Return Of The Natives To Kashmir
13 April 2015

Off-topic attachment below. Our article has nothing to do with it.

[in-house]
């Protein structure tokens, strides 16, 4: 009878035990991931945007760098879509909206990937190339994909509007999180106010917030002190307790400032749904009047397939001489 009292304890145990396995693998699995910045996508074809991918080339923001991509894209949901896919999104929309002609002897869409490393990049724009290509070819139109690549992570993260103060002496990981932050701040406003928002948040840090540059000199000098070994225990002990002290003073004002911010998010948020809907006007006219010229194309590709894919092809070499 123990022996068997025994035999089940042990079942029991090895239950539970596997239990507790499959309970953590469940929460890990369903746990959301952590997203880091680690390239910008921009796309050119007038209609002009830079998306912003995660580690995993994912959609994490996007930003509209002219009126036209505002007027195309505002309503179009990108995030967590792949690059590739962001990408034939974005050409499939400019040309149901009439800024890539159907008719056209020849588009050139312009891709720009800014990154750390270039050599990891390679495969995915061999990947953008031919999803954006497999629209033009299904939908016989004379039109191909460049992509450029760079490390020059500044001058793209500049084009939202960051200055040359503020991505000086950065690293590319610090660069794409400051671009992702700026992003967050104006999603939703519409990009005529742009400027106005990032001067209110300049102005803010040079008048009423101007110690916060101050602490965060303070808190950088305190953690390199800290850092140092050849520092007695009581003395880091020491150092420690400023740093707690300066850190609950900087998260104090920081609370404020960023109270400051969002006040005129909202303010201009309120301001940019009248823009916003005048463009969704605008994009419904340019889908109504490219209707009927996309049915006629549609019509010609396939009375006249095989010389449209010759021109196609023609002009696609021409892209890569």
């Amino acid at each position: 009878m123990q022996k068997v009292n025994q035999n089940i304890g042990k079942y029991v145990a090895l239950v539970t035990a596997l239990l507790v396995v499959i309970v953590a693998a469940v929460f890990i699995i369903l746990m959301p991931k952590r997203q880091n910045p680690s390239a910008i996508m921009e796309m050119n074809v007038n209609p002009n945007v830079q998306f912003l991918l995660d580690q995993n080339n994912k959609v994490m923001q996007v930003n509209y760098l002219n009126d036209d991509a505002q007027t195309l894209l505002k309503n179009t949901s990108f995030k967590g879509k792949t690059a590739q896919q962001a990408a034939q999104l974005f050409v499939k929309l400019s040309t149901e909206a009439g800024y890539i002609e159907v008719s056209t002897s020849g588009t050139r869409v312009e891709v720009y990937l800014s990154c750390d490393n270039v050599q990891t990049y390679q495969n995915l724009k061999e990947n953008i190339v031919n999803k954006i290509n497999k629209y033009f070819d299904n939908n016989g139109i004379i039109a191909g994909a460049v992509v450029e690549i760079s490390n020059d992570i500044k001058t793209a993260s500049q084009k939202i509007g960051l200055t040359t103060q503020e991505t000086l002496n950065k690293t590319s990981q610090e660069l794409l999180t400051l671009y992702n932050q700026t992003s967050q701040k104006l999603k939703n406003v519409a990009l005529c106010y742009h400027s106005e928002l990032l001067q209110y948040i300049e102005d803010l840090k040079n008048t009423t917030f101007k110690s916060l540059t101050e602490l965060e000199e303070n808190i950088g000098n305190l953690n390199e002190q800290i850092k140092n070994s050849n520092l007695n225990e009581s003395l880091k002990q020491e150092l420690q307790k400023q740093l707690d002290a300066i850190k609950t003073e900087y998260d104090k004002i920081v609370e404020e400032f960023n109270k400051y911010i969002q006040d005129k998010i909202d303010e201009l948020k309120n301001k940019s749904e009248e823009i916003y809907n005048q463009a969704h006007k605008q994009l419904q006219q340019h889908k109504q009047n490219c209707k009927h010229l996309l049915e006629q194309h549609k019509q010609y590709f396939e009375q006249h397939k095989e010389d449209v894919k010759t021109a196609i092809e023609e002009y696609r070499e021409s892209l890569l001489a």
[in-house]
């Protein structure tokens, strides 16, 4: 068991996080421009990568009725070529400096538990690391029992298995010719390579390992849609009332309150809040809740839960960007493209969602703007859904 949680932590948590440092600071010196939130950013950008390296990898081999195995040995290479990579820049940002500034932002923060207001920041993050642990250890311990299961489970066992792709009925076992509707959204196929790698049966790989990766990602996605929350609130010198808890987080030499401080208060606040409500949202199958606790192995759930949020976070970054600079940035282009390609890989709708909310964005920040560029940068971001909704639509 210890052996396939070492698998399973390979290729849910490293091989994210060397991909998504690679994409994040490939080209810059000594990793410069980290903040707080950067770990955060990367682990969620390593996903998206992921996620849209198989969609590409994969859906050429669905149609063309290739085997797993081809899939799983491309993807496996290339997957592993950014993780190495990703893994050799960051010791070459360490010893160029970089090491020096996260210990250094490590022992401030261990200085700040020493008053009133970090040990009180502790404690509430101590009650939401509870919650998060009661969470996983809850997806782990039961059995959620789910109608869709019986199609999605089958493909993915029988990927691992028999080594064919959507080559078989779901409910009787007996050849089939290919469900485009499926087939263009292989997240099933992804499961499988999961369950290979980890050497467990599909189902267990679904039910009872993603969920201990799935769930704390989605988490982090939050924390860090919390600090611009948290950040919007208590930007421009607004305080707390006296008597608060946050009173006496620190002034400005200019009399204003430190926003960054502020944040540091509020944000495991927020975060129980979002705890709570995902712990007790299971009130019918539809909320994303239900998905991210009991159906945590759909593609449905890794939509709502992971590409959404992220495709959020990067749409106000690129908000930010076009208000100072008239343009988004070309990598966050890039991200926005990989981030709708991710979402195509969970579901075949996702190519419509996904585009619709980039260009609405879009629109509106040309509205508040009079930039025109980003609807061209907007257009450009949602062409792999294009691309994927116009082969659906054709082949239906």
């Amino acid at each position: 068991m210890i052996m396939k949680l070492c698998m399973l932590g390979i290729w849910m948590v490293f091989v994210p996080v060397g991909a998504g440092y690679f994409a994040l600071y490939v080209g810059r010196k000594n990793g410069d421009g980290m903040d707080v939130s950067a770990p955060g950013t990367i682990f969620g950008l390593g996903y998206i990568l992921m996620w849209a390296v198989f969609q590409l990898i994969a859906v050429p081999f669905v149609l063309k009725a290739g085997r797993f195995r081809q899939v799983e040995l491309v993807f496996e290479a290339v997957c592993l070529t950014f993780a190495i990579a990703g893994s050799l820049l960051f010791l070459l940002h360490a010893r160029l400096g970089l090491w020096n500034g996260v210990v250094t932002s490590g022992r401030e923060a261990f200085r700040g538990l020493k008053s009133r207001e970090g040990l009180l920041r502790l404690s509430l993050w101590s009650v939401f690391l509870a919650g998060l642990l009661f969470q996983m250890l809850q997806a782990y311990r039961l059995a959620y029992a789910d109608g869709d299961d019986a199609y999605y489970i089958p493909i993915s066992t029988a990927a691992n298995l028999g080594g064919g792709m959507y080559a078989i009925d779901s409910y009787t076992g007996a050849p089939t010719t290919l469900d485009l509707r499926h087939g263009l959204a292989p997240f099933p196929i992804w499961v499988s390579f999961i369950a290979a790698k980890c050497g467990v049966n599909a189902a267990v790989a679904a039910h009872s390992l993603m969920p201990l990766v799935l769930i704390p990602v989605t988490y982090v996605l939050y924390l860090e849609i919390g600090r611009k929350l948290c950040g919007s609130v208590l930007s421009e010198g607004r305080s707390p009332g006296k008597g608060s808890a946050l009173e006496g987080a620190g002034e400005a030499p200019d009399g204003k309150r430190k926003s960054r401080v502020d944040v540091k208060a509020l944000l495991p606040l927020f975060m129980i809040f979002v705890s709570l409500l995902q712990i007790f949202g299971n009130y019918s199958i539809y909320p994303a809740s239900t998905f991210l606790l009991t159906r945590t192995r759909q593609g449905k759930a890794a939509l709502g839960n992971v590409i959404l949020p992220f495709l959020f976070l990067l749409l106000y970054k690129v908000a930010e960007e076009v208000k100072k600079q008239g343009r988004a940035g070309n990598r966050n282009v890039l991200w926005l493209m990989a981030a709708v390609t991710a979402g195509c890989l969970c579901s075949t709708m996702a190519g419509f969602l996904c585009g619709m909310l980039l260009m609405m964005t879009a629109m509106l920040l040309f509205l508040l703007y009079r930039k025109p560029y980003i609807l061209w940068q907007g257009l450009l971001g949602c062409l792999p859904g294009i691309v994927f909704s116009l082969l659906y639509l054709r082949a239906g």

: The truth of the injustice done to Kashmiri pandits lies buried between political grandstanding and insincere protests. It is unfortunate that when it comes to the cause of reversing this injustice, attention seldom seems to waver from these extremes. Twenty-five years after the exodus of Kashmiri pandits from their homeland, a plan for their return has run into the rough weather of separatist politics. On 7 April, Jammu and Kashmir (J&K) chief minister Mufti Mohammad Sayeed met home minister Rajnath Singh in New Delhi. Singh asked Sayeed to 'provide land in the state for composite townships for Kashmiri Pandits'. Sayeed 'assured the Union home minister that the state government will acquire and provide land at the earliest...' No sooner had these words been uttered in Delhi that protests, led by separatists such as Syed Ali Shah Geelani and Yasin Malik, broke out in Kashmir valley. These separatists claimed that Israeli-type settlements were being planned in Kashmir. Back in Srinagar, Sayeed had to publicly back away from plans for separate townships for Kashmiri pandits. This is a sad commentary on the politics of a state where everyone, from separatists down to the most patriotic politician, publicly praises the so-called composite culture of the state, but at the mere mention of the idea of bringing pandits back, all the worthies unite to oppose it. Take, for example, what Malik said. Professing that Kashmiri pandits have as much right to live in the state as Kashmiri Muslims, Malik has branded the plan for townships a conspiracy of the Bharatiya Janata Party (BJP) and the Rashtriya Swayamsevak Sangh (RSS) to spread hatred. Irony, it seems, is the flavour of politics in J&K. 'Since elections, the BJP via RSS has been talking about setting up a satellite colony for our pandit brothers. The pandits have as much rights on Kashmir as I have. In India everyone talks about composite culture; that means people of different cultures should live together. But a separate colony on the basis of religion will only build walls of hate, like in Israel,' Malik told the media. There could be nothing more disingenuous. Around 300,000 pandits fled from the valley in 1990. At that time, no steps were taken to make them feel welcome or wanted; they were given the choice to leave the state or perish. Twenty-five years later, calling them brethren and asking them to return to those very areas from which they were hounded out, minus security, is facile. This paper has argued in the past that while there is 'all round lip service on what happened to the pandits from Kashmir, (there is) little systematic effort to get them back to their historic homeland.' (mintne.ws-1yth3yz) Any scheme for their return needs to have two components. One, security of life and property must be assured to all those who return. As a rule, this is true not only for pandits but for all peoples who have been driven away from their homelands. If matters were normal in Kashmir, there would be no need for this. The community in which one lives is a big source of security. In Kashmir that feeling of community, the so-called Kashmiriyat, is more a myth than reality. Creation of community feeling requires that pandits live together, but the idea of separate townships cannot be considered without dwelling on its security implications. Two, townships in the absence of livelihood opportunities are meaningless. The pandits had an ecosystem in which they lived in Kashmir, one that included jobs. That does not exist now. Recreating that environment will be a very tough challenge. Over the decades, pandits have moved to different parts of the country and have rebuilt their broken lives. Building new towns is easy, building lives is not. Those who should have a decisive say over the issue of rehabilitation should be the pandits who were displaced. While separate townships may not be a barrier to unity and intermingling of cultures, pandits will, and should, have concerns about their safety. Housing all Kashmiri pandits in separate townships will have its own difficulties. There will be security challenges. Some problems can be foreseen, but there might be other, unanticipated ones. The government needs to consider these. All this is not to say that the plan of rehabilitating Kashmiri pandits is not welcome. The community has a right to go back to its state and live peacefully without feeling threatened. In the long run, this problem can only be solved if the virus of separatism is eliminated. That needs political, economic and cultural policies very different from the ones that are being pursued now. This is only possible with strong central and state governments that go beyond spouting platitudes and create sustainable living conditions for the pandits' safe return.